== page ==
Canada will meet its climate targets and “bend the curve” on emissions, while the United States enacts new incentives to make up for its failure to put a price on carbon, Prime Minister Justin Trudeau said Tuesday during a last-minute appearance at a climate conference in downtown Ottawa.
While “we spend a lot of time talking about the imperative, the challenge of fighting climate change,” hitting the target “is not just politicians talking,” Trudeau told Bloomberg News climate columnist Akshat Rathi, during a half-hour onstage interview at a hybrid live-virtual event hosted by the Canadian Climate Institute and the Net-Zero Advisory Body.
“It’s actual investments. It’s actual deliverables. It’s showing that we have this path that is no longer a political debate,” he said. To the extent that that debate persists in some corners of Parliament, he added, it “just shows that some people are not getting it”.
Even so, “citizens are realizing both from extreme weather events, but also from good jobs and solid investments in industries, that that shift is here and it’s coming,” Trudeau said. After years of negotiation and lots of complexity to get a national carbon price in place, the benefits of that longer-term strategy have begun to “click into place” over the last couple of years.
“Alberta politicians will say what they say,” Trudeau said. “But Albertans and industry are saying, how do we get the pace right to decarbonize quickly while providing the short-term energy needs that Ukraine and global instability will require, even as we accelerate the transition.”
Rathi pointed to Environment Commissioner Jerry DeMarco’s recent warning that the government’s 2030 emission reduction plan is over-optimistic, adding that Canada has the worst climate performance among G7 nations. Trudeau maintained the federal plan is beginning to produce results and “we are on a track to hit our carbon reduction targets.”
The PM pointed to major industry investments like the C$400 million that Hamilton’s ArcelorMittal Dofasco is committing to replace a coal-based steel production process with electric arc furnaces. That decision boosted the company’s competitiveness, “but what they also highlighted was that that price on pollution was going to be hundreds of millions of dollars in penalties for them by 2030,” he said. The certainty of a steadily rising carbon price “was a big incentive, and making sure we lay out those incentives for people to move forward in the right way sends a signal to investors all over the world.”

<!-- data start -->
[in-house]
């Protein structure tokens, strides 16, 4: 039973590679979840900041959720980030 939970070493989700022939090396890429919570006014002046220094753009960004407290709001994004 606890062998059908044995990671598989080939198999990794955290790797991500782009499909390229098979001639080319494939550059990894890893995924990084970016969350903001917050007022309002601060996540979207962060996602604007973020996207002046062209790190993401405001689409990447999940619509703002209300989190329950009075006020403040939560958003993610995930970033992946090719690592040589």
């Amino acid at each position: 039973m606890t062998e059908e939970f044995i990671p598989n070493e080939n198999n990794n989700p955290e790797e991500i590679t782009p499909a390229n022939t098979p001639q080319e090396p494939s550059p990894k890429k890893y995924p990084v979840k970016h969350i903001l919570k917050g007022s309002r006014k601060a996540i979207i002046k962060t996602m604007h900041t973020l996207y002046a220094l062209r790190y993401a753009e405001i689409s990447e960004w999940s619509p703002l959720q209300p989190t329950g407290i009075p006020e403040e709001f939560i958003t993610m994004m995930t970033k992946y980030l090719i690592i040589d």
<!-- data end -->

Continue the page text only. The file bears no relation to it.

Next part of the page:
Trudeau echoed a flurry of recent analysis showing that Russia’s war in Ukraine has accelerated the global shift off fossil fuels. He said Canada has increased fossil fuel production by 300,000 barrels per day to help deliver emergency supplies to Europe, but has been much more interested in promoting the green hydrogen from “a dozen or so” new projects powered by offshore wind.
The PM didn’t specify where those projects would be located or how soon they would come online. Nova Scotia’s recent promise of five gigawatts of offshore wind by 2030 actually translated into a still-to-be-determined output of electricity, likely available around 2038.
Trudeau also suggested a path for Canada to increase fossil fuel production. “We’re not focused on increasing emissions at all. We’re focused on reducing our emissions,” he told Rathi. But “if the companies can cut emissions, then there is room within that to increase production.”
Rathi pointed out that that scenario would depend on successful carbon capture and storage technology and asked how Canada will compete against new CCS tax credits included in the Biden administration’s US$369-billion Inflation Reduction Act. Trudeau listed a series of competitive advantages Canada can offer, including a highly educated work force, the quality of life many families enjoy in Canadian cities, and the “resilience, stability, and predictability” of a long-term climate plan and carbon price.
“We can offer the best cash sweetener incentive. They’ll look for that, and they’ll take the money,” he said. “But they’re also looking for where those jobs and workers are going to come from.”
Whatever Biden does, “we’re going to absolutely stay competitive,” Trudeau added. “But one of the reasons the U.S. has to do so much more is they don’t have a price on pollution. They have to do through regulations and incentives and subsidies what we are already doing.” Rathi noted that 90% of the fossil industry is exempt from the floor price on carbon, but Trudeau said oil and gas producers are still “very aware” that price will be rising in annual increments through 2030.
“They are changing their behaviours because of it and they’re being great partners,” he said, just days after the oilsands sector’s Pathways Alliance demanded further federal subsidies before finalizing a plan to invest C$24.1 billion in carbon capture and storage projects.
Just days before Trudeau’s conference appearance, Bloomberg reported that Ottawa was laying plans to “even the playing field with the U.S. on investment incentives for carbon capture and other clean energy projects.” The news agency said the government will likely “signal its intentions next month or in early December, with a more detailed policy to come in a budget in the first half of 2023.”